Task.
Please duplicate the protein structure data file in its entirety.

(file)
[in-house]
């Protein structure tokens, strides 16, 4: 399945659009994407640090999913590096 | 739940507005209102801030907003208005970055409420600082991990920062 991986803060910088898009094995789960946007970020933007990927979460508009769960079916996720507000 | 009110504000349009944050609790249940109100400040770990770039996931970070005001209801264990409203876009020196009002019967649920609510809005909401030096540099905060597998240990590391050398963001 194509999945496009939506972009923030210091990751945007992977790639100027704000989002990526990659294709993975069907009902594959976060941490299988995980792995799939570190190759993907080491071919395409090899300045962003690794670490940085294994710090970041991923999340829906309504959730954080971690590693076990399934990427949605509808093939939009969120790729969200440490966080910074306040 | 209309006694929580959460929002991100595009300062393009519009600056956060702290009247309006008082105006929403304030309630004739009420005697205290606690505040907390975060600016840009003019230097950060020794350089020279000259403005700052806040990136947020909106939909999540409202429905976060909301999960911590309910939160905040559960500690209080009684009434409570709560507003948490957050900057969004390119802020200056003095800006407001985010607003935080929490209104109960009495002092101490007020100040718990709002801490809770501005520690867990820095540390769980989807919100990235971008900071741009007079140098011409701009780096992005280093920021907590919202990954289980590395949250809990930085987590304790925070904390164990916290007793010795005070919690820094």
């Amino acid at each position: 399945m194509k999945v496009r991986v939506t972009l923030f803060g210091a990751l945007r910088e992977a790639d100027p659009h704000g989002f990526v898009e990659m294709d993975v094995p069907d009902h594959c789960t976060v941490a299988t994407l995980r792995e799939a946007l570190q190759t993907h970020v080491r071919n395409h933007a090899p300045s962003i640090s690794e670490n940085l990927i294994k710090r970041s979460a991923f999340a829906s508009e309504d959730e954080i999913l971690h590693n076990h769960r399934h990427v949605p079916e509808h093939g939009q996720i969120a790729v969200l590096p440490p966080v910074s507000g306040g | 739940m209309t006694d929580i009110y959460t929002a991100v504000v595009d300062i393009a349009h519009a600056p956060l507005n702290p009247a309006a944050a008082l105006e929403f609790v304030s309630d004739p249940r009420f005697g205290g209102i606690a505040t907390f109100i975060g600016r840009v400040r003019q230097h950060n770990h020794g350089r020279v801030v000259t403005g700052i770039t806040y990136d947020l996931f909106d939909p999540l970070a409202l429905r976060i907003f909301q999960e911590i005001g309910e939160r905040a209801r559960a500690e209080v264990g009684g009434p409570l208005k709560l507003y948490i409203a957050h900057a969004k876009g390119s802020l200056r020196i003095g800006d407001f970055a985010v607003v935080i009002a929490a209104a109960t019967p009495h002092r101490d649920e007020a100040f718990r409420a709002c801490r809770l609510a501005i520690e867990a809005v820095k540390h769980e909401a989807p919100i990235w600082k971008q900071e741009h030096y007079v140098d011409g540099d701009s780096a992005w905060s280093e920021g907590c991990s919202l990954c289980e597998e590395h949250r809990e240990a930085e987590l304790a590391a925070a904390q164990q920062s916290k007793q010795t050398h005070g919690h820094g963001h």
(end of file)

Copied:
[in-house]
């Protein structure tokens, strides 16, 4: 399945659009994407640090999913590096 | 739940507005209102801030907003208005970055409420600082991990920062 991986803060910088898009094995789960946007970020933007990927979460508009769960079916996720507000 | 009110504000349009944050609790249940109100400040770990770039996931970070005001209801264990409203876009020196009002019967649920609510809005909401030096540099905060597998240990590391050398963001 194509999945496009939506972009923030210091990751945007992977790639100027704000989002990526990659294709993975069907009902594959976060941490299988995980792995799939570190190759993907080491071919395409090899300045962003690794670490940085294994710090970041991923999340829906309504959730954080971690590693076990399934990427949605509808093939939009969120790729969200440490966080910074306040 | 209309006694929580959460929002991100595009300062393009519009600056956060702290009247309006008082105006929403304030309630004739009420005697205290606690505040907390975060600016840009003019230097950060020794350089020279000259403005700052806040990136947020909106939909999540409202429905976060909301999960911590309910939160905040559960500690209080009684009434409570709560507003948490957050900057969004390119802020200056003095800006407001985010607003935080929490209104109960009495002092101490007020100040718990709002801490809770501005520690867990820095540390769980989807919100990235971008900071741009007079140098011409701009780096992005280093920021907590919202990954289980590395949250809990930085987590304790925070904390164990916290007793010795005070919690820094």
């Amino acid at each position: 399945m194509k999945v496009r991986v939506t972009l923030f803060g210091a990751l945007r910088e992977a790639d100027p659009h704000g989002f990526v898009e990659m294709d993975v094995p069907d009902h594959c789960t976060v941490a299988t994407l995980r792995e799939a946007l570190q190759t993907h970020v080491r071919n395409h933007a090899p300045s962003i640090s690794e670490n940085l990927i294994k710090r970041s979460a991923f999340a829906s508009e309504d959730e954080i999913l971690h590693n076990h769960r399934h990427v949605p079916e509808h093939g939009q996720i969120a790729v969200l590096p440490p966080v910074s507000g306040g | 739940m209309t006694d929580i009110y959460t929002a991100v504000v595009d300062i393009a349009h519009a600056p956060l507005n702290p009247a309006a944050a008082l105006e929403f609790v304030s309630d004739p249940r009420f005697g205290g209102i606690a505040t907390f109100i975060g600016r840009v400040r003019q230097h950060n770990h020794g350089r020279v801030v000259t403005g700052i770039t806040y990136d947020l996931f909106d939909p999540l970070a409202l429905r976060i907003f909301q999960e911590i005001g309910e939160r905040a209801r559960a500690e209080v264990g009684g009434p409570l208005k709560l507003y948490i409203a957050h900057a969004k876009g390119s802020l200056r020196i003095g800006d407001f970055a985010v607003v935080i009002a929490a209104a109960t019967p009495h002092r101490d649920e007020a100040f718990r409420a709002c801490r809770l609510a501005i520690e867990a809005v820095k540390h769980e909401a989807p919100i990235w600082k971008q900071e741009h030096y007079v140098d011409g540099d701009s780096a992005w905060s280093e920021g907590c991990s919202l990954c289980e597998e590395h949250r809990e240990a930085e987590l304790a590391a925070a904390q164990q920062s916290k007793q010795t050398h005070g919690h820094g963001h």